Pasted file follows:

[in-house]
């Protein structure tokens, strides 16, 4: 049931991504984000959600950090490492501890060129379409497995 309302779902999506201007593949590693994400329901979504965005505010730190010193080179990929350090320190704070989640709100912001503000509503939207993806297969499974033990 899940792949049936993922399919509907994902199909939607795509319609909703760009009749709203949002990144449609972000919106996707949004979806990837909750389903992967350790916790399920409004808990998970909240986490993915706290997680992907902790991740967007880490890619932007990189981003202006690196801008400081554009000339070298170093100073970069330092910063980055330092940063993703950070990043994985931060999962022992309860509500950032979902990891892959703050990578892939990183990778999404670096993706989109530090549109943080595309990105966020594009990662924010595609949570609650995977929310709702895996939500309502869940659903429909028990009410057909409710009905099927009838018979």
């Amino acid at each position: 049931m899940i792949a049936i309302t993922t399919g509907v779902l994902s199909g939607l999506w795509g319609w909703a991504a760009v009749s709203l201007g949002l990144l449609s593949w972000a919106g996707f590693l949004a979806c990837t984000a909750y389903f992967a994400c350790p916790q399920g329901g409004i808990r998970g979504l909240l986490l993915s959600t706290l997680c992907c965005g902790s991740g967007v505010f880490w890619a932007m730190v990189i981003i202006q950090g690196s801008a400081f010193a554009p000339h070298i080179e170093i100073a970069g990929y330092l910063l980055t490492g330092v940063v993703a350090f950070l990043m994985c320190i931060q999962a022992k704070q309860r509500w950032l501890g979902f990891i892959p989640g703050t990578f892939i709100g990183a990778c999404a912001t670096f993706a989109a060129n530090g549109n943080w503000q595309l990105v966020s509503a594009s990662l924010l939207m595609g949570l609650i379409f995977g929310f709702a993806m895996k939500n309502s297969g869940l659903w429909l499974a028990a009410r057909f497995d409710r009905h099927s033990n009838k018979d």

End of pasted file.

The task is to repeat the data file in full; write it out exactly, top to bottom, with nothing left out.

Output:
[in-house]
């Protein structure tokens, strides 16, 4: 049931991504984000959600950090490492501890060129379409497995 309302779902999506201007593949590693994400329901979504965005505010730190010193080179990929350090320190704070989640709100912001503000509503939207993806297969499974033990 899940792949049936993922399919509907994902199909939607795509319609909703760009009749709203949002990144449609972000919106996707949004979806990837909750389903992967350790916790399920409004808990998970909240986490993915706290997680992907902790991740967007880490890619932007990189981003202006690196801008400081554009000339070298170093100073970069330092910063980055330092940063993703950070990043994985931060999962022992309860509500950032979902990891892959703050990578892939990183990778999404670096993706989109530090549109943080595309990105966020594009990662924010595609949570609650995977929310709702895996939500309502869940659903429909028990009410057909409710009905099927009838018979």
């Amino acid at each position: 049931m899940i792949a049936i309302t993922t399919g509907v779902l994902s199909g939607l999506w795509g319609w909703a991504a760009v009749s709203l201007g949002l990144l449609s593949w972000a919106g996707f590693l949004a979806c990837t984000a909750y389903f992967a994400c350790p916790q399920g329901g409004i808990r998970g979504l909240l986490l993915s959600t706290l997680c992907c965005g902790s991740g967007v505010f880490w890619a932007m730190v990189i981003i202006q950090g690196s801008a400081f010193a554009p000339h070298i080179e170093i100073a970069g990929y330092l910063l980055t490492g330092v940063v993703a350090f950070l990043m994985c320190i931060q999962a022992k704070q309860r509500w950032l501890g979902f990891i892959p989640g703050t990578f892939i709100g990183a990778c999404a912001t670096f993706a989109a060129n530090g549109n943080w503000q595309l990105v966020s509503a594009s990662l924010l939207m595609g949570l609650i379409f995977g929310f709702a993806m895996k939500n309502s297969g869940l659903w429909l499974a028990a009410r057909f497995d409710r009905h099927s033990n009838k018979d």